look with pleasurable satisfaction on
the thrift and enterprise manifested
all around. The sound of the saw
and hammer tell the passer-by that I
they all mean business.
Since the railroad reached that
point several new buildings have
been built, or are in course of erec
tion now. The Wilson Short Cut
when completed will shorten the
route between Charleston and New
York sixty miles, which in our day
of rapid transit when minutes have
such value, will be a gain of impor
Fragments from Foreston.
FoBESroN, Sept. .-Cotton is com
ing in rapidly, and Major Land's gin
is running on full time, several bales
have been shipped from this place.
The weather has been so exceed
ingly hot and dry that the prospect
for turnips is poor, though some that
were sown quite early are looking
Messrs. Land & Mason have open
a store on Santee. It is presided
over by Mr. W. J. R. Cantey. Major
Land has also filled up his Duke
Farm Store, and employed Mr. W. A.
Sparks to assist Mr. I. B. Bagnal in
Mr. W. T. P. Sprott has adopted
the check system of doing business,
adis well pleased with it. He says
that it does away with a vast amount
We are pla to see our old
friend, y. A. M. Cannon, of Bonanza
in town this morning.
Miss Ethelyn Bragdon, who has
been on a visit to Old Home, Marion,
wHi return to-morrow. F.
Yellow Fever Rert.
acrsoixvza, Sept. 3.-The official
buletin for the twenty-four hours
mig at 6P. M. isafo ~ow: New
:ases37; deaths, 2;one of them be
ing Dr. William L Baldwin, a lead
ing physician, and the other George
Tyler. This makes the total number
of cases reported pto date 295, and
the total number of deaths 36.
It is believed, however, that if all
the actual cases were reported the
total number would reach 400.
The weather is at present damp,
d is favorable tothe spread of the
Increased effortare to be madeto
get the people out ofthe city as the
oly sure method of limiting the
number of victims of the disease.
-WE TELL YOU PLAINLY
that Simmons Liver Regulator will rid you
of Dyspepsia, Headache, Constipation, and
Biliousness. It will break up chills and fe
ver and prevent their return, and is a com
plete antidote for all malarial p>ison-yet
entirely free from quinine or eaomeL. Try
it, and you will be astonished at the good
results of the genuine Simmons Liver Reg
ulator, prepared by J. H. Zeilin & Co.
The Polite Way of Being Rude.
In parliamentarY language you may say
that a man is not wedded to the truth;
Or sometimes suffers from a spirit of ex
occasionally finds it difficult to confine
himself strictly to actualties;
Or is unfettered by the four corners of
hard matter of fact;
Oisa master in the pleasing art of
Or is partial, in describing nature, to
borrowing from the pages of romance;
Or is much given to an artificial recollec
tion of misladng statistics;
Or cannot distinguish the false from the
true, with a bias toward the former;
Or has a distant liking for the utterance
of statements of a mislea*n character;
But you must not !-no, you must not !
you really must not call him aliar !
The Newberry Obere says: "Why
should Governor Richardson be regarded
as an 'opponent of the farmers'? The Gov
ernor is a farmer; and, except during the
war when he was a Confederate soldier, has
alwy been a farmer. He may not agree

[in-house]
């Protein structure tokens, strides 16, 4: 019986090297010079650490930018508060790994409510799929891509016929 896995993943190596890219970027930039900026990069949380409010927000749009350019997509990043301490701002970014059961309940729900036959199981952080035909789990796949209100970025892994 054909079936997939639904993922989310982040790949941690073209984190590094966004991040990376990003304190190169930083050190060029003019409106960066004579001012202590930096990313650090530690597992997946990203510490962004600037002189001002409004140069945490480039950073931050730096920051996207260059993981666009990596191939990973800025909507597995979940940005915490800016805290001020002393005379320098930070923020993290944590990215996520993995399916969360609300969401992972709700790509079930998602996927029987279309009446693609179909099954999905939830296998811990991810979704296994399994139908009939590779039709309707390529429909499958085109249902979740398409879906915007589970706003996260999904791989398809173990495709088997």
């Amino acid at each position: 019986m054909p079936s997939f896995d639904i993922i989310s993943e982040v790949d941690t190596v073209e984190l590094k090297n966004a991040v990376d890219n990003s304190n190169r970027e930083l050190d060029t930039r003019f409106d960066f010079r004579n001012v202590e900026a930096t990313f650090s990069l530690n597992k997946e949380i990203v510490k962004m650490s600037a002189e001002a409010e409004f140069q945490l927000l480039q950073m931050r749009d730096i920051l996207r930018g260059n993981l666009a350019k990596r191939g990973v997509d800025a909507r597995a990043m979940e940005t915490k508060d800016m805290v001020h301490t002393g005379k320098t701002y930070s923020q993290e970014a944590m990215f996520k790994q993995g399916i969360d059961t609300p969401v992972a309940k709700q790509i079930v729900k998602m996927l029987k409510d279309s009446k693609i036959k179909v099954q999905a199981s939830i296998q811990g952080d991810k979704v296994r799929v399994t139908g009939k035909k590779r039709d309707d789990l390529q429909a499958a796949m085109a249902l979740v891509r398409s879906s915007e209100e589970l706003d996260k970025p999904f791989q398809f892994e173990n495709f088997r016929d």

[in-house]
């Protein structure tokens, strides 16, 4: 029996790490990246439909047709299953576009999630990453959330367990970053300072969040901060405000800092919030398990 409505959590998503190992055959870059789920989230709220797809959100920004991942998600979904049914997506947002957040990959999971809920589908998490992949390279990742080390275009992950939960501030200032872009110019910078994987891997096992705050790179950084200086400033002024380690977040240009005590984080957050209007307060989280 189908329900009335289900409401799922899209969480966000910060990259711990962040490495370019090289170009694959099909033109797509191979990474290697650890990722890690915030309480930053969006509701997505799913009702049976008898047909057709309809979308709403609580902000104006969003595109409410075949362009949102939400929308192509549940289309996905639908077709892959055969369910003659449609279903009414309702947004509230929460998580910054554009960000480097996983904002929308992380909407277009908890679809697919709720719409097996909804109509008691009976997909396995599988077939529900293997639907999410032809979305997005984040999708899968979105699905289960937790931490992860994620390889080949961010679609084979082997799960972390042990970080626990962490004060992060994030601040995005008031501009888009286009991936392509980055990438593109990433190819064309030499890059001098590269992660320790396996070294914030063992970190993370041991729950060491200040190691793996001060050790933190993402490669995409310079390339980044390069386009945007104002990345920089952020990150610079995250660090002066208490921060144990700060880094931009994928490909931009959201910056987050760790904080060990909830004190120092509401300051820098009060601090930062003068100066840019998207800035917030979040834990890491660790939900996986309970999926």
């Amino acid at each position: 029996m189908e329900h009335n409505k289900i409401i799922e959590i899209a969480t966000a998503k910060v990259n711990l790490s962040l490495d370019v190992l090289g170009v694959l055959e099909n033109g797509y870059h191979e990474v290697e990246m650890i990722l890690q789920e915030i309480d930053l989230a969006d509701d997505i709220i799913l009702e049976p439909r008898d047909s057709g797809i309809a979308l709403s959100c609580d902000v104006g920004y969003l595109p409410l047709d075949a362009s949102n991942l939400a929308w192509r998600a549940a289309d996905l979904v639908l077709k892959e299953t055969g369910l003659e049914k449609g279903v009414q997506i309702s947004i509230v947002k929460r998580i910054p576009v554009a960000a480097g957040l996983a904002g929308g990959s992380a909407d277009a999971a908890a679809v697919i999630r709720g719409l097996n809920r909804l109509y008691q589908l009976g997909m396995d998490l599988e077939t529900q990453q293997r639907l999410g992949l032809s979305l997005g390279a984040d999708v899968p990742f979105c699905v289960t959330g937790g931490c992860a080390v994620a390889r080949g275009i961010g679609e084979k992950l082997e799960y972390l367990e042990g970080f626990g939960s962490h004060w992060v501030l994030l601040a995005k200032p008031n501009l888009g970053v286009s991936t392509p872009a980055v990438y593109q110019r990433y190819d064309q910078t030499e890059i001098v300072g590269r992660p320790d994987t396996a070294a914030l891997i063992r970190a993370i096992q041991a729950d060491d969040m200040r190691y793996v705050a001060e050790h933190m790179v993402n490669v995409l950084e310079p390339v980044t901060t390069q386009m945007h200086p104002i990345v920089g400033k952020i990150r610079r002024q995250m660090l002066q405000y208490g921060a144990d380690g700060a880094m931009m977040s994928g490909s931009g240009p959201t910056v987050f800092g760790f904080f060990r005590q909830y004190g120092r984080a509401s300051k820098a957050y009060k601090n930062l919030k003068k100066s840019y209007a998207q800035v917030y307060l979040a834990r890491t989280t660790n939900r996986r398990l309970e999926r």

with te doctrines of what is known as the
'farmers' movement,' or he may. Governor
Richardson is an honest man; he is a true
man, and as pure a patriot as South Caro
lina hasor has ever had. And whatever
opinion he may entertain, he is not an 'op
ponent of the farmers'". And a writer in
the Keowee (ourier defines the Governor's
stand thus: "I would like to kaow which
side Governor Richardson takes in the
Clemson College. I think he is like the
man who was out hunting and thought he
saw a deer. Then he thought it was a colt.
He said he would shoot anyhow, and if it
was a colt he would shoot to miss, and if a
deer he would shoot to kill it. He shot and
missed. and the thing ran off and he never
knew which it was *
Turnip Seed, all Einds at Dinkins &
Co.'s Drug Store.
Second Primary Election.
Up to five o'clock this afternoon we
have received returns from all the
boxes, in the Second Primary Elec
tion, except Fulton, Motts, Bethel,
Sandy Grove, and New Town. The
following is the result as far as heard
CLERK OF COt RT:
J. E. Davis, 583 J. C. Ingram, 581
J. L. Rowe, 792 P. C. Cochran, 328
JUDGE OF PROBATE:
L. Appelt, 563 S. W. Kirton, 570
T. A. Way, 667 A. M. Brailsford, 492
E. C. Horton, 558. T. J. Cole, 369
The left hand column will very
probably represent the successful can
DAWSON AND TILLMAN.
B. R Tillman made a personal and
abusive speech in Charleston last
week, that would reflect little credit
on any one. Had he not returned to
Charleston, he would in the estima
tion of many, have stood much high
er. Capt. Dawson met his charges,
and came off best man. He termed
the people of Charleston arrant cow
ards, and blamed them for "not even
killing a nigger," boasting that he
had participated in the Hamburg af
fair. His speech was rather void of
saneness. We copy from the Sum
ter Advance a condensed report of the
At last these doughty champions have
met and broken a lance in the political
lists. The Captain's organ plays such a
lively tune over the affir that it is evident
he regards it as a success for him. We are
glad the thing is done and over with, and
nobody hurt except, it may be by the good
mutual tongue-lashing that the champions
gave one another. But to the story.
At 8.4V o'clock on Tuesday evening,
while heavy masses of threatening clouds
filled the heavens above Capt. Tillman,
who says he fears neither God, man, or
devil as to certain subjects and on certain
occasions, faced a crowd of 2,000 people
from the portico of the City Hall tn Char
leston. Dr. A. W. Eckle introduced the
speaker with remarks to the effect that at a
recent meeting in that city a riot had oc
curred which had besmirched the fair fame
of that eminently respectable town, and
that as an atonement for this outrage on
decency, some ot the Charleston Democracy
had invited Ben to return and give them a
talk which the speaker engaged should not
be interrupted as at the precious meeting..
Tillman mounted the rostrum and began
his speech to a crowd that had increased to
about 3,000 according to the N. & C., 4,000
according to the World. He began by re